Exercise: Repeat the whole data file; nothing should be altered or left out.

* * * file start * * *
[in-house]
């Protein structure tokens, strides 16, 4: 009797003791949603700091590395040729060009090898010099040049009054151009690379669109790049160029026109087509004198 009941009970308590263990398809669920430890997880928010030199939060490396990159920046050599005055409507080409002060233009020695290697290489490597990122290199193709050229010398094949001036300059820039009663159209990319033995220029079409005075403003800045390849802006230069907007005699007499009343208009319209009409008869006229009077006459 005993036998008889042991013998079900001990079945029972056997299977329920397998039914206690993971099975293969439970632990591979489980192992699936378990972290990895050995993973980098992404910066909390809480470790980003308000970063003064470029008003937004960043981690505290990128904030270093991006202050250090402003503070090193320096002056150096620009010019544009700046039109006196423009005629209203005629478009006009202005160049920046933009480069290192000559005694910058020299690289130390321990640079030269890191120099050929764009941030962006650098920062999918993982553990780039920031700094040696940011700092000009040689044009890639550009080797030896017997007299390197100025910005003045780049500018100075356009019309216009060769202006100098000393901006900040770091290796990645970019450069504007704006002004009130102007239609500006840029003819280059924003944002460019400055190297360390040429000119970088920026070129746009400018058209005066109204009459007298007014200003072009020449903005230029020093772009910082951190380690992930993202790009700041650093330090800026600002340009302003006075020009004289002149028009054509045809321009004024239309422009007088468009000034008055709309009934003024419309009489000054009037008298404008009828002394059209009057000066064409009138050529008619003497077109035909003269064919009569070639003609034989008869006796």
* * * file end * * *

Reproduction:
[in-house]
């Protein structure tokens, strides 16, 4: 009797003791949603700091590395040729060009090898010099040049009054151009690379669109790049160029026109087509004198 009941009970308590263990398809669920430890997880928010030199939060490396990159920046050599005055409507080409002060233009020695290697290489490597990122290199193709050229010398094949001036300059820039009663159209990319033995220029079409005075403003800045390849802006230069907007005699007499009343208009319209009409008869006229009077006459 005993036998008889042991013998079900001990079945029972056997299977329920397998039914206690993971099975293969439970632990591979489980192992699936378990972290990895050995993973980098992404910066909390809480470790980003308000970063003064470029008003937004960043981690505290990128904030270093991006202050250090402003503070090193320096002056150096620009010019544009700046039109006196423009005629209203005629478009006009202005160049920046933009480069290192000559005694910058020299690289130390321990640079030269890191120099050929764009941030962006650098920062999918993982553990780039920031700094040696940011700092000009040689044009890639550009080797030896017997007299390197100025910005003045780049500018100075356009019309216009060769202006100098000393901006900040770091290796990645970019450069504007704006002004009130102007239609500006840029003819280059924003944002460019400055190297360390040429000119970088920026070129746009400018058209005066109204009459007298007014200003072009020449903005230029020093772009910082951190380690992930993202790009700041650093330090800026600002340009302003006075020009004289002149028009054509045809321009004024239309422009007088468009000034008055709309009934003024419309009489000054009037008298404008009828002394059209009057000066064409009138050529008619003497077109035909003269064919009569070639003609034989008869006796």